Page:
Security experts sound alarm over 'free' Hogwarts Legacy downloads

Best to wait for the game to go on sale instead of risking your computer's integrity on 'cracked' versions.

Unless you want the Unforgiveable Spell cast on your computer, it'd be best to stir clear of cracked versions of Hogwarts Legacy. (Photo: Avalanche Software)
Unless you want the Unforgiveable Spell cast on your computer, it'd be best to stir clear of cracked versions of Hogwarts Legacy. (Photo: Avalanche Software)

Avalanche Software’s Hogwarts Legacy has been making waves even before its launch on 10 February, and its popularity has continued to rise among players since then.

However, because of the game’s hefty price tag, some players are turning to online sites in an attempt to download “cracked” versions of the game for free, and that has gotten security experts sounding the alarm.

Games that have been "cracked" are games in which digital rights management (DRM), technology meant to safeguard copyrighted information, has been bypassed. This way, players may access and play the games without having to fork out any cash to the titles' creators or distributors.

Unsurprisingly, online scammers are capitalising on the game’s popularity to take advantage of unsuspecting victims.

Security experts from Malwarebytes and Kaspersky have found some of these sites, and have been warning players interested to “save money” by downloading cracked files for the game are risking much more in the process.

“With such a huge fan base, the game has become a target for cybercriminals looking to cash in on the popularity of the world-famous tale,” said Kaspersky security expert Olga Svistunova.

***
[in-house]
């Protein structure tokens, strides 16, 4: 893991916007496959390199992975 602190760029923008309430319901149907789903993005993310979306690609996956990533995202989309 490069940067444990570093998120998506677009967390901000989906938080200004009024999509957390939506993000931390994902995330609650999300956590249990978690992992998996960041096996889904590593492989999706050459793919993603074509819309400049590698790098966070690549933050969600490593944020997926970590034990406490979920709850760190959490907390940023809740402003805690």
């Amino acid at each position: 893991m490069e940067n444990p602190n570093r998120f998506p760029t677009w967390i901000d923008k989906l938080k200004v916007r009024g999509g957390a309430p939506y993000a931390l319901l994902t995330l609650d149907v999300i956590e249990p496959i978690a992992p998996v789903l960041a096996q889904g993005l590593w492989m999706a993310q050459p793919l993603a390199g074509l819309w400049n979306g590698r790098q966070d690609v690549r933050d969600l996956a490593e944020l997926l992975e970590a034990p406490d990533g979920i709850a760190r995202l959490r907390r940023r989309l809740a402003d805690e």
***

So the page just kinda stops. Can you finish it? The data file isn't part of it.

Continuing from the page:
“Our advice, as always, is to be alert and only download games from official app stores and don’t forget to use a trusted security solution.”

Easily accessible sites

According to another report, this time by by Malwarebytes, most of these games can easily be accessed through a simple web search.

Malware Intelligence Analyst Stefan Dasic also shared a couple of these types of websites.

One such site asks users for an activation key once they have downloaded the game. The would be player is then told to “verify” themselves through a survey to get one.

According to Dasic, this website uses a survey scam — which triggers when the user clicks the link, which leads to either a dead end or a questionnaire that asks for the user’s contact details. These survey scams have a file considered as a PUP (Potentially Unwanted Program).

Another domain seems to hold a file called Hogwarts Legacy Setup.exe, but it is actually a Trojan that has adware. According to Malwarebytes, the adware it contains are Trojan.Dropper and Adware.Agent.

Not only does this malware expose a user to a barrage of pop-up ads on dubious websites, but adware is also often employed as spyware to keep tabs on your device and harvest your personal information.

It's not uncommon for scammers to use game cracks as a gateway to infect users' computers with malware or adware.

Common with many popular titles

Hogwarts Legacy is, of course, not the first game used by scammers as a delivery tool for malicious programmes.

According to a report by Tom’s Guide, since 2018, cracked games containing “Cracknosh,” a coin-mining malware, have infected more than 200,000 Windows PCs, earning its creators a total of US$2 million in Monero cryptocurrency.

Cracked versions of Fallout 4: Game of the Year Edition, Far Cry 5, Grand Theft Auto V, NBA 2K19, Pro Evolution Soccer 2018, and The Sims 4 all have installers that allow the game to run just fine, but with a side serving of harm for your computer.

Beyond that, cracked games are illegal in many places around the world because they use file edits or other changes to make games that would normally have to be bought available for free download.

So if you want to keep your computer safe from these sorts of attacks but still want to save money, it’s probably better to wait for a sale on your favourite game like Hogwarts Legacy.

You'd still have to pay (unless it was a free game on Epic or something), but the losses you'd incur and the stress you’d feel from getting your PC infected otherwise will be well worth it.

Anna is a freelance writer and photographer. She is a gamer who loves RPGs and platformers, and is a League of Legends geek. She's also a food enthusiast who loves a good cup of black coffee.

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